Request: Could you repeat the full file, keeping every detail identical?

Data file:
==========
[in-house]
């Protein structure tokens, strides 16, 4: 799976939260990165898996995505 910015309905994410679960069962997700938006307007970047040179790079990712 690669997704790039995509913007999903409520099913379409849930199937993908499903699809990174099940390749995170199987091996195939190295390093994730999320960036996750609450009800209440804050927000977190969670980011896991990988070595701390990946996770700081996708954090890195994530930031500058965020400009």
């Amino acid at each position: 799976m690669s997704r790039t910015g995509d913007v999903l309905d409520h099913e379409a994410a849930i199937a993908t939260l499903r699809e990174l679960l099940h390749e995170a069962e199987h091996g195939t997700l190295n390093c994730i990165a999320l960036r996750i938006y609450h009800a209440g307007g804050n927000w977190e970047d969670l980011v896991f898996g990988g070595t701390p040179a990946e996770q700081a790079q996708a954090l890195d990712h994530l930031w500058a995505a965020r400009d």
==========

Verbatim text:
[in-house]
């Protein structure tokens, strides 16, 4: 799976939260990165898996995505 910015309905994410679960069962997700938006307007970047040179790079990712 690669997704790039995509913007999903409520099913379409849930199937993908499903699809990174099940390749995170199987091996195939190295390093994730999320960036996750609450009800209440804050927000977190969670980011896991990988070595701390990946996770700081996708954090890195994530930031500058965020400009």
């Amino acid at each position: 799976m690669s997704r790039t910015g995509d913007v999903l309905d409520h099913e379409a994410a849930i199937a993908t939260l499903r699809e990174l679960l099940h390749e995170a069962e199987h091996g195939t997700l190295n390093c994730i990165a999320l960036r996750i938006y609450h009800a209440g307007g804050n927000w977190e970047d969670l980011v896991f898996g990988g070595t701390p040179a990946e996770q700081a790079q996708a954090l890195d990712h994530l930031w500058a995505a965020r400009d």